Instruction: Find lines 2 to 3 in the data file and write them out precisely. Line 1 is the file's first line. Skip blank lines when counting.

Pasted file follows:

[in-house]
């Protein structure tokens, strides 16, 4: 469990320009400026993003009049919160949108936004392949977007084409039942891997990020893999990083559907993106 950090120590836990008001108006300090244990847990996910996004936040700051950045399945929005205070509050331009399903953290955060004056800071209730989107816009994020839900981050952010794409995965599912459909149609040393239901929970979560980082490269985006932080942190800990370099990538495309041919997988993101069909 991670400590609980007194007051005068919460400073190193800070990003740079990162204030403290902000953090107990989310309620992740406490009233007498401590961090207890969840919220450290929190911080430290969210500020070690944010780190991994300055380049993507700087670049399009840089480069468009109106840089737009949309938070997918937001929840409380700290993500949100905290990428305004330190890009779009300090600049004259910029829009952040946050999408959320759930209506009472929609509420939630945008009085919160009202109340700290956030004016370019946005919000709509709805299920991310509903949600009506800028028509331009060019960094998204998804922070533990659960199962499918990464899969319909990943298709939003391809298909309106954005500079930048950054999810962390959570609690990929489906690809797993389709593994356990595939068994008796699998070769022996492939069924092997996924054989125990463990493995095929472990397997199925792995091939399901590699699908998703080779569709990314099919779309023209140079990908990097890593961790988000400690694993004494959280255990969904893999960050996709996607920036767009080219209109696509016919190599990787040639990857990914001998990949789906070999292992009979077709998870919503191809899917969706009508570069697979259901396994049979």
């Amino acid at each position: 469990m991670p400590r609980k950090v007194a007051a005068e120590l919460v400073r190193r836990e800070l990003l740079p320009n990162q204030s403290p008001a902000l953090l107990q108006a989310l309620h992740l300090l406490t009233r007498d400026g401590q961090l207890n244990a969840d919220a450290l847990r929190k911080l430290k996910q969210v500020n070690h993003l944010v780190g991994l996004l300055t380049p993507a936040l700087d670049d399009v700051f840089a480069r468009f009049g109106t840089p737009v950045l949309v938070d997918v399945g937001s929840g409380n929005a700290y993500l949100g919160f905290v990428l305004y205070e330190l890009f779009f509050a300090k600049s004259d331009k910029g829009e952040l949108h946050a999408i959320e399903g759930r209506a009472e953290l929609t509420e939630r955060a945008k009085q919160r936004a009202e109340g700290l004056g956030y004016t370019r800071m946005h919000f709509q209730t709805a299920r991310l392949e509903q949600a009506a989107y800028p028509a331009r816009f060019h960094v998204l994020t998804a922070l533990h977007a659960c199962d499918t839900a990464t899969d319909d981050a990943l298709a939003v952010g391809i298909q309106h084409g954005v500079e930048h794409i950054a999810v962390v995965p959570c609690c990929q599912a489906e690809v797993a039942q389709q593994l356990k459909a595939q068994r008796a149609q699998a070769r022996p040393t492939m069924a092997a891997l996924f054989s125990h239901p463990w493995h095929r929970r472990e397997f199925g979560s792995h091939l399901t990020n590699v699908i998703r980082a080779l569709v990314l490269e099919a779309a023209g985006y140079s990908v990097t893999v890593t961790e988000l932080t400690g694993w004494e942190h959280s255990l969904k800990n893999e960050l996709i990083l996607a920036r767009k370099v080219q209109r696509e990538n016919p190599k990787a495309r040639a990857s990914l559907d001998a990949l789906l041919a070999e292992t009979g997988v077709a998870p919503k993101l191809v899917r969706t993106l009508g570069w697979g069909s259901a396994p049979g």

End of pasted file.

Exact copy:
């Protein structure tokens, strides 16, 4: 469990320009400026993003009049919160949108936004392949977007084409039942891997990020893999990083559907993106 950090120590836990008001108006300090244990847990996910996004936040700051950045399945929005205070509050331009399903953290955060004056800071209730989107816009994020839900981050952010794409995965599912459909149609040393239901929970979560980082490269985006932080942190800990370099990538495309041919997988993101069909 991670400590609980007194007051005068919460400073190193800070990003740079990162204030403290902000953090107990989310309620992740406490009233007498401590961090207890969840919220450290929190911080430290969210500020070690944010780190991994300055380049993507700087670049399009840089480069468009109106840089737009949309938070997918937001929840409380700290993500949100905290990428305004330190890009779009300090600049004259910029829009952040946050999408959320759930209506009472929609509420939630945008009085919160009202109340700290956030004016370019946005919000709509709805299920991310509903949600009506800028028509331009060019960094998204998804922070533990659960199962499918990464899969319909990943298709939003391809298909309106954005500079930048950054999810962390959570609690990929489906690809797993389709593994356990595939068994008796699998070769022996492939069924092997996924054989125990463990493995095929472990397997199925792995091939399901590699699908998703080779569709990314099919779309023209140079990908990097890593961790988000400690694993004494959280255990969904893999960050996709996607920036767009080219209109696509016919190599990787040639990857990914001998990949789906070999292992009979077709998870919503191809899917969706009508570069697979259901396994049979």
């Amino acid at each position: 469990m991670p400590r609980k950090v007194a007051a005068e120590l919460v400073r190193r836990e800070l990003l740079p320009n990162q204030s403290p008001a902000l953090l107990q108006a989310l309620h992740l300090l406490t009233r007498d400026g401590q961090l207890n244990a969840d919220a450290l847990r929190k911080l430290k996910q969210v500020n070690h993003l944010v780190g991994l996004l300055t380049p993507a936040l700087d670049d399009v700051f840089a480069r468009f009049g109106t840089p737009v950045l949309v938070d997918v399945g937001s929840g409380n929005a700290y993500l949100g919160f905290v990428l305004y205070e330190l890009f779009f509050a300090k600049s004259d331009k910029g829009e952040l949108h946050a999408i959320e399903g759930r209506a009472e953290l929609t509420e939630r955060a945008k009085q919160r936004a009202e109340g700290l004056g956030y004016t370019r800071m946005h919000f709509q209730t709805a299920r991310l392949e509903q949600a009506a989107y800028p028509a331009r816009f060019h960094v998204l994020t998804a922070l533990h977007a659960c199962d499918t839900a990464t899969d319909d981050a990943l298709a939003v952010g391809i298909q309106h084409g954005v500079e930048h794409i950054a999810v962390v995965p959570c609690c990929q599912a489906e690809v797993a039942q389709q593994l356990k459909a595939q068994r008796a149609q699998a070769r022996p040393t492939m069924a092997a891997l996924f054989s125990h239901p463990w493995h095929r929970r472990e397997f199925g979560s792995h091939l399901t990020n590699v699908i998703r980082a080779l569709v990314l490269e099919a779309a023209g985006y140079s990908v990097t893999v890593t961790e988000l932080t400690g694993w004494e942190h959280s255990l969904k800990n893999e960050l996709i990083l996607a920036r767009k370099v080219q209109r696509e990538n016919p190599k990787a495309r040639a990857s990914l559907d001998a990949l789906l041919a070999e292992t009979g997988v077709a998870p919503k993101l191809v899917r969706t993106l009508g570069w697979g069909s259901a396994p049979g």